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absolute action agreeable feeling animal appears argument Aristotle assert assuredly causation cause century chapter Christian civilisation conception conduct conscience consciousness Data of Ethics divine doctrine duty effect eternal evil existence experience expression fact faculty Frederic Harrison freewill Herbert Spencer human Huxley's idea ideal individual instinct intellect John Morley jurisprudence justice Kant knowledge labour liberty Lilly Lilly's living Lord Lytton man's marriage Materialism Materialist means merely metaphysical mind molecular molecular physics moral law motives nations natural rights necessity object observed pain personality phenomena philosophy physical science pleasure political present principle Professor Huxley psychical punishment question realised reason REJOINDER TO PROF relativity of knowledge religion retributive justice Revolution right and wrong rule sense Sir Frederick Pollock society sophism speak spiritual supreme surely teaching tell thou thought tion transcendental true truth universal unquestionably virtue volition woman words writes
58 ページ - In vain! They gaze, turn giddy, rave, and die. Religion, blushing, veils her sacred fires," And unawares Morality expires. Nor public flame, nor private, dares to shine ; Nor human spark is left, nor glimpse divine! Lo ! thy dread empire, Chaos ! is restored ; Light dies before thy uncreating word ; Thy hand, great Anarch, lets the curtain fall, And universal darkness buries all.
139 ページ - STERN Daughter of the Voice of God ! O Duty ! if that name thou love Who art a light to guide, a rod To check the erring, and reprove ; Thou, who art victory and law When empty terrors overawe, From vain temptations dost set free, And calm'st the weary strife of frail humanity!
165 ページ - When a man writes to the world, he summons up all his reason and deliberation to assist him; he searches, meditates, is industrious, and likely consults and confers with his judicious friends, after all which done he takes himself to be informed in what he writes, as well as any that writ before him.
216 ページ - For woman is not undevelopt man, But diverse : could we make her as the man, Sweet Love were slain : his dearest bond is this, Not like to like, but like in difference. Yet in the long years liker must they grow ; The man be more of woman, she of man ; He gain in sweetness and in moral height, Nor lose the wrestling thews that throw the world ; She mental breadth, nor fail in childward care...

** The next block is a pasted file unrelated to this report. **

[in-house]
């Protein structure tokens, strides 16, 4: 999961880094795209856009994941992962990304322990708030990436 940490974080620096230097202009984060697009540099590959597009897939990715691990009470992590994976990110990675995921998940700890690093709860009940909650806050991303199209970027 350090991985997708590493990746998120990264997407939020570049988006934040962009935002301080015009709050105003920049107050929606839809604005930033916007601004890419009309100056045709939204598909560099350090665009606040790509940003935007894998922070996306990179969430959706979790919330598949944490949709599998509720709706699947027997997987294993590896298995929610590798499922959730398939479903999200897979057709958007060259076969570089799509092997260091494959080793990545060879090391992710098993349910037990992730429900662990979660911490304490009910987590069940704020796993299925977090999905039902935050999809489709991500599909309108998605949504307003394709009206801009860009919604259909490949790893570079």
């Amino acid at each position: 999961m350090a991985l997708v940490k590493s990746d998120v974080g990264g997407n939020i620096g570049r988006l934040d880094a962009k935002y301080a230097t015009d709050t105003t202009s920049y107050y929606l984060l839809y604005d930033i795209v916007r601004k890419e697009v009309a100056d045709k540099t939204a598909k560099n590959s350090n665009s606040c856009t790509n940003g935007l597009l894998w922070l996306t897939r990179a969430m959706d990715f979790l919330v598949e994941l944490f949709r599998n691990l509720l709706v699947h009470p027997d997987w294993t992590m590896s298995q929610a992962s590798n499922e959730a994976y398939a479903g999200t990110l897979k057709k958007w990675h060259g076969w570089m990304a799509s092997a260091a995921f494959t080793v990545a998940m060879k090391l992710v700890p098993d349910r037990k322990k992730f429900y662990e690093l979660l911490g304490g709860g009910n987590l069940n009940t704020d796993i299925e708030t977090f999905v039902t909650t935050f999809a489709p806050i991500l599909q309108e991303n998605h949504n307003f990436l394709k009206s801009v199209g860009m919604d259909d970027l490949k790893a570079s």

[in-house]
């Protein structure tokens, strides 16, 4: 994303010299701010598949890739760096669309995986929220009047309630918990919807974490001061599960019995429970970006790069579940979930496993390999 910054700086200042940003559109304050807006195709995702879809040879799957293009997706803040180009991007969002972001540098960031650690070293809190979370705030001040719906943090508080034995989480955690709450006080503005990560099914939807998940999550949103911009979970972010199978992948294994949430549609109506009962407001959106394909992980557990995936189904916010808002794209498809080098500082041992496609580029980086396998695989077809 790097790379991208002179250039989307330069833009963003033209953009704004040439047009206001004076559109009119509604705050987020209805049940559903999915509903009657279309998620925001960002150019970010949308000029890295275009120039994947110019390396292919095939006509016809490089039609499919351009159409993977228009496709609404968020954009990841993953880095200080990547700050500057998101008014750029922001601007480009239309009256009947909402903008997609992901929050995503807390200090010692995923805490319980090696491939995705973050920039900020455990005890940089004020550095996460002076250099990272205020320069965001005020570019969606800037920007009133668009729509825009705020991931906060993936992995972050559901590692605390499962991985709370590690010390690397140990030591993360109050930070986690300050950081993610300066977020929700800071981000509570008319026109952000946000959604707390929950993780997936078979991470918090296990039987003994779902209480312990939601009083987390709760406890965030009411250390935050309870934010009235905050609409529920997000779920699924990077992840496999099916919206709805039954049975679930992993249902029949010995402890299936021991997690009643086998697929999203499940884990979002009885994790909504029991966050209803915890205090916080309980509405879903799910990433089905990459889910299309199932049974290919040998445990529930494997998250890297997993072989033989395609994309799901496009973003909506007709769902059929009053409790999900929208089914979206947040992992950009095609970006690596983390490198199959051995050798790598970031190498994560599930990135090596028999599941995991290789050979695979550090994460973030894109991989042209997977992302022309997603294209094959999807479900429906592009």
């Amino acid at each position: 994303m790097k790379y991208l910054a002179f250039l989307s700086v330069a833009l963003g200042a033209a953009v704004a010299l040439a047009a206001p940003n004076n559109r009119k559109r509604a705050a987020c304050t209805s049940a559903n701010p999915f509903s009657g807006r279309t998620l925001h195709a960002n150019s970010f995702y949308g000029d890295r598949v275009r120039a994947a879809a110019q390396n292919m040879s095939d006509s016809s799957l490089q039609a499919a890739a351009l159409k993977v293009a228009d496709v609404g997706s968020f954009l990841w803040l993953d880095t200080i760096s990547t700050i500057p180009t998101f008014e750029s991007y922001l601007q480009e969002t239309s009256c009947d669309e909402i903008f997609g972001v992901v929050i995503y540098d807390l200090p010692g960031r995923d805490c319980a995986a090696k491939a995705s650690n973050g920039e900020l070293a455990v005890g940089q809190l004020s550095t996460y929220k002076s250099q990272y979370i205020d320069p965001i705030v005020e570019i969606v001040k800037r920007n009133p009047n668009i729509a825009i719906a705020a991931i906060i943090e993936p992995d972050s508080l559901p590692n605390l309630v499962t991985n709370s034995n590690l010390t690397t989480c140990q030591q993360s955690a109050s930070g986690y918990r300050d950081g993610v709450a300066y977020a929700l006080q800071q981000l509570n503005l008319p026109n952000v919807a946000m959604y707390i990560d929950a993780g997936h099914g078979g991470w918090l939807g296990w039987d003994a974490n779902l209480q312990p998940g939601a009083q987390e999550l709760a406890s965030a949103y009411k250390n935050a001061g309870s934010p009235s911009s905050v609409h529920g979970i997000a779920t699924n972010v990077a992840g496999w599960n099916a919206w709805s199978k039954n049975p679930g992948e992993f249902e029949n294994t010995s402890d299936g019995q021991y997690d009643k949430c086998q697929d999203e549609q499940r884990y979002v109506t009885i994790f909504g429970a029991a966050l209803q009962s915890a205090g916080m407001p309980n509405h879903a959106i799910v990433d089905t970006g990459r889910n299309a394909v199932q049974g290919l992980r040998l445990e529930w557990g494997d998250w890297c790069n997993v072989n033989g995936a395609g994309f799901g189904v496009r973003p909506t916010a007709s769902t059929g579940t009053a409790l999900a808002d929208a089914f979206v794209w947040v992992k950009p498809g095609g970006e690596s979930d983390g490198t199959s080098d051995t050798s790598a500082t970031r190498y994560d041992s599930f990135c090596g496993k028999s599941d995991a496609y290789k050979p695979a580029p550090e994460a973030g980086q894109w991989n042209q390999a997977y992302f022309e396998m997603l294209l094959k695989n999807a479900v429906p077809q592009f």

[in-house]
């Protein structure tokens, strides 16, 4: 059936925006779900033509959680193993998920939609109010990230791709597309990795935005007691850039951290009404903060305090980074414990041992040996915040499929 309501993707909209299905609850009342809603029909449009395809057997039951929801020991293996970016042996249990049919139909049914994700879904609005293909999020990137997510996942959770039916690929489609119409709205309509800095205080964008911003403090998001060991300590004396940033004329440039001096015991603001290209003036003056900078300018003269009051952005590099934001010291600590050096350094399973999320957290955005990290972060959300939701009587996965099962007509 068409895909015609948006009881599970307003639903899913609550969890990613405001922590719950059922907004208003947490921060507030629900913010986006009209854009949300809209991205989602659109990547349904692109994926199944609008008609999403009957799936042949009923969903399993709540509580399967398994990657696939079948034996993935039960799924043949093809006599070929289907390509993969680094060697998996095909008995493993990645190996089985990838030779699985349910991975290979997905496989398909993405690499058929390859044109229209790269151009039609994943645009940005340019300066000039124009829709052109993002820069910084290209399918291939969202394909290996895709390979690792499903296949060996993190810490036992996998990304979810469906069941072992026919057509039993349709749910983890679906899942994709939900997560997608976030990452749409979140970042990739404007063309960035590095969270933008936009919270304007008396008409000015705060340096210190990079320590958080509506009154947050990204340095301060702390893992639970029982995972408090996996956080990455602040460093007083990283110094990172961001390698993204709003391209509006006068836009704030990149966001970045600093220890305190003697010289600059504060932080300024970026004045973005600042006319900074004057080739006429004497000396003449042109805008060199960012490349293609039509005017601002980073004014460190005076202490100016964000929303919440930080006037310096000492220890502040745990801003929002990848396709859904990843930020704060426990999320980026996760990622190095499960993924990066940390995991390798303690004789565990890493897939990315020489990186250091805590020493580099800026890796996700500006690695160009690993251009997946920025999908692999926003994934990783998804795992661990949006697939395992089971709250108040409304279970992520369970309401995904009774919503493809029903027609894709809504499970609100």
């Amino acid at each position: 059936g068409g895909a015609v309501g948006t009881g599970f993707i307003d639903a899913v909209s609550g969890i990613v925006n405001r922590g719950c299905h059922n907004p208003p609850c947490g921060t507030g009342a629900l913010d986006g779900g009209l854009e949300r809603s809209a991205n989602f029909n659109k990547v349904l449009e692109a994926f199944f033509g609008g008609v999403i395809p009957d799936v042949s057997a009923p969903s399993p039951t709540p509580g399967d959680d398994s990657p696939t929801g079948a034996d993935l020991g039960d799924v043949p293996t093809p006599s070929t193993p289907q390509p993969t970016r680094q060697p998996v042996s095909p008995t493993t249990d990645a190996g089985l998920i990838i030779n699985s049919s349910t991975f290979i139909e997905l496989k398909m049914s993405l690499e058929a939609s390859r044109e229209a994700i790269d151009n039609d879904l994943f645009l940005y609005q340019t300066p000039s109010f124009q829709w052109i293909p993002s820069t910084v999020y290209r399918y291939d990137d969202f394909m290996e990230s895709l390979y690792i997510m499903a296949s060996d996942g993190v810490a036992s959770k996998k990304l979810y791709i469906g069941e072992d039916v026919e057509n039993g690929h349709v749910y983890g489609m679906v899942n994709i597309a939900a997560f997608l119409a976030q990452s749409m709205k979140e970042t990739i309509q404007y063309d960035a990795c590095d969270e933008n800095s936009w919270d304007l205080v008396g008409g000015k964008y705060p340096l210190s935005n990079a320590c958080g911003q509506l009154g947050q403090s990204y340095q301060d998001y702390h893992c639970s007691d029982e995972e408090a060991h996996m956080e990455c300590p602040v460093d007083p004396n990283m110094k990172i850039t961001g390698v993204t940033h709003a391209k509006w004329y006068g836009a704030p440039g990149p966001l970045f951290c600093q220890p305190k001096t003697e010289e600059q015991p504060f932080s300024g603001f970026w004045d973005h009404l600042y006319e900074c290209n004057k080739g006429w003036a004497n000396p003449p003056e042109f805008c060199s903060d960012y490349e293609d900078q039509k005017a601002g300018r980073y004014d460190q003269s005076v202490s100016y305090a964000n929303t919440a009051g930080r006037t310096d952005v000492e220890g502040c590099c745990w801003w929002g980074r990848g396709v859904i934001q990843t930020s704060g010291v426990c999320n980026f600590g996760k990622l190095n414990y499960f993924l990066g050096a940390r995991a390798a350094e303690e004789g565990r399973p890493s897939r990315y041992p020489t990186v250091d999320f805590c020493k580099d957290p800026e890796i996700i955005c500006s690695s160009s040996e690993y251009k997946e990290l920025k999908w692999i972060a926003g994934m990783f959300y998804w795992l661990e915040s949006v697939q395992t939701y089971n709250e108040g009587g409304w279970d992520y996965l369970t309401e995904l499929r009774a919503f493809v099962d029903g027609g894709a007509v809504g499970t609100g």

115 ページ - We are all born in subjection, — all born equally, high and low, governors and governed, in subjection to one great, immutable, preexistent law, prior to all our devices and prior to all our contrivances, paramount to all our ideas and all our sensations, antecedent to our very existence, by which we are knit and connected in the eternal frame of the universe, out of which we cannot stir.
115 ページ - Of law there can be no less acknowledged, than that her seat is the bosom of God, her voice the harmony of the world ; all things in heaven and earth do her homage, the very least as feeling her care, and the greatest as not exempted from her power...
136 ページ - Necessity is simply this: that, given the motives which are present to an individual's mind, and given likewise the character and disposition of the individual, the manner in which he will act might be unerringly inferred: that if we knew the person thoroughly, and knew all the inducements which are acting upon him, we could foretell his conduct with as much certainty as we can predict any physical event.
71 ページ - To make my position fully understood, it seems needful to add that, corresponding to the fundamental propositions of a developed Moral Science, there have been, and still are, developing in the race, certain fundamental moral intuitions ; and that, though these moral intuitions are the results of accumulated experiences of Utility, gradually organized and inherited, they have come to be quite independent of conscious experience.
78 ページ - Psychical changes either conform to law or they do not. If they do not conform to law, this work, in common with all works on the subject, is sheer nonsense : no science of Psychology is possible. If they do conform to law, there cannot be any such thing as free will.